Wednesday, April 2, 2014

267. Review of BREATHING TIME (March 31, 2014)


Beau Willimon, whose political play, Farragut North, became the George Clooney film, The Ides of March, and who became red hot as the writer-producer of the popular, award-winning Netflix series, “House of Cards,” is the very talented author of an engrossing, if thin, new play called BREATHING TIME, now playing at the tiny IATI Theatre on E. 4th Street. It’s a hard play to write about because its big shocker comes midway through, and, even though it’s the dramatic lynchpin, revealing it would be a serious spoiler. On the other hand, there are hints in the early part of the play that may lead some spectators to guess what’s up.
 From left: Lee Dolson, Craig Wesley Divino. Photo: Jacob J. Goldberg.

            Two men are in a high-rise office building, sharing an office (nicely designed by Tristan Jeffers) in the financial district. It’s early, a bit before the regular work day begins. One, the blonde, bespectacled Mike (Lee Dolson), is a numbers cruncher specializing in derivatives. The other, the dark-haired Jack (Craig Wesley Divino), is a marketing expert with a maverick streak. Although their specialties would normally never have them in the same office, the “big dicks” that run their firm are interested in seeing if Jack and Mike might actually be able to share their respective talents for a project Jack has in mind. The business talk suggests Mamet, and suggests we're in for another Wall Street expose.

Jack comes in to work early one morning drunk, sparking a lengthy conversation with Mike, who’s busy at his box-like computer monitor. Jack keeps up a running stream of chatter that gradually becomes highly revelatory about him, his Vietnam veteran father, and his dancer sister in Minneapolis. Each new bombshell he drops leads to disclosures from the apparently straight-laced Mike, some of which express aspects of him that surprise even the done-it-all kind of guy Jack seems to be. Jack’s revelations include a story about a ring embedded in his dad’s back as the result of a wartime incident that killed his leader. Mike finds the laughter with which Jack concludes the story unsettling, so Jack continues with the gruesome story in a more somber vein, underlining its horror.

One doesn’t quite know what to make of these men, especially the somewhat manic Jack, who also demonstrates Neil LaBute-like chauvinism in discussing the attractive Karen (Whitney Conkling), who works for him. Jack can be as crude as dirt, yet also vulnerable and concerned. Mike, a faithfully married man with an eight-year-old boy, doesn’t quite know what to make of his office mate, but Jack manages to pry some suppressed emotions from him. By mid-play, even though little has happened plot-wise, we’ve been sucked into the vortex of these characters, wanting to know more about them and how their relationship will develop.
From left: Molly Thomas, Shannon Marie Sullivan, John Racioppo. Photo: Jacob J. Goldberg.

            We soon find ourselves at a restaurant in Tribeca, several weeks later, where Mike’s very proper wife, Julie (Molly Thomas), meets for lunch with Denise (Shannon Marie Sullivan), Jack’s gorgeous sister (Ms. Sullivan is about as gorgeous as they come), who works as a stripper to support herself and her infant child. Like the two men, the women, who’ve never met before, engage in an interesting back and forth over drinks, with their emotions rising and falling as the conversation proceeds and the drinks are downed.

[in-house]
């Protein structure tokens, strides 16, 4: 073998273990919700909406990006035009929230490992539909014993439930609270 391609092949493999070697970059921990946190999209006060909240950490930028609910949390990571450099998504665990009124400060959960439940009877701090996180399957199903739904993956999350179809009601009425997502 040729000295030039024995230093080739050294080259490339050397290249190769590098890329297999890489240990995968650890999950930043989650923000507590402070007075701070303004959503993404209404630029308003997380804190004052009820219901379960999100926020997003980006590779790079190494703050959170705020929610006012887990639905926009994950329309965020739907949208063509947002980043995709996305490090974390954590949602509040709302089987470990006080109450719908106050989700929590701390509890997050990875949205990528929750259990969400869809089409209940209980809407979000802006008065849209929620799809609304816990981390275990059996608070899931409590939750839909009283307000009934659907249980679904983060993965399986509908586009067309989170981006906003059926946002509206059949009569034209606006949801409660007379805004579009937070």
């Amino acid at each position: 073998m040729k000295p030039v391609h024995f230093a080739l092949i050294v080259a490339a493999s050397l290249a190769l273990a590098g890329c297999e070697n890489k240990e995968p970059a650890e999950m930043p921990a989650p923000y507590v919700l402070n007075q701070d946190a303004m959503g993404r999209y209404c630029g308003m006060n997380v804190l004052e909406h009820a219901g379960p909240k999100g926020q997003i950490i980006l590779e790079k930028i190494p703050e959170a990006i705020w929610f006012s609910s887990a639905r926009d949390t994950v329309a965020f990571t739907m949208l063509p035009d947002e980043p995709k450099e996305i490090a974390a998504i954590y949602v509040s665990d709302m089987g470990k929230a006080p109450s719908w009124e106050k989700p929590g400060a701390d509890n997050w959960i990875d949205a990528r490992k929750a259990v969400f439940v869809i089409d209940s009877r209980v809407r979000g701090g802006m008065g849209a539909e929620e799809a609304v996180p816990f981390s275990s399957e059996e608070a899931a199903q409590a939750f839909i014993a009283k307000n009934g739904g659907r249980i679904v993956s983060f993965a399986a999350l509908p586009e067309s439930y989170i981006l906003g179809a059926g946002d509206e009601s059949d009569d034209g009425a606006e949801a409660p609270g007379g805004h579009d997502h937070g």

In a sort of coda, the play goes back in time to show us the very first day that Jack arrived to begin working with Mike. Elements introduced earlier now take on somewhat heightened significance, just as they do in Pinter’s BETRAYAL, in which the scenes move backward in time.

            Even without divulging further plot information it can be said that Mr. Willimon’s talent for grabbing an audience by the ears and making them listen to people engaged in seemingly everyday talk is impressive. There’s a quality to the dialogue (including the usual macho profanity) that sounds totally natural and unaffected, and there are few boring moments in the 90 intermissionless minutes. This is the kind of play where plot developments are less important than character revelations, and Mr. Willimon gives us plenty of the latter. I have a major reservation about the time during which the second scene occurs, and the behavior of the women in that regard, but to say more would lead to disclosing the central event that justifies the play.

            It’s hard to deny that, however well-crafted the dialogue is, the production would falter without this company’s perfectly calibrated acting. The actors are remarkably attuned to every nuance in their sentences, and not a single false note intrudes as we sit only a few feet from them, with spectators on either side of the small acting space, flies on the wall to what they’re saying. Director Aaron Rossini deserves kudos for having elicited such excellent ensemble acting, even from the waiter (John Racioppo), who barely has any lines yet has just the right tone when he serves the women in the restaurant.

            BREATHING TIME doesn’t make any significant statement. It’s an exercise in keeping an audience involved in talk, even without much happening. The later conversation between Mike’s wife and Jack’s sister doesn’t illuminate the men, nor does it do anything more than put two strangers in an uncomfortable position that they more or less gracefully negotiate. Even without an overt message, BREATHING TIME forces us to ponder the ineffable cruelty of fate.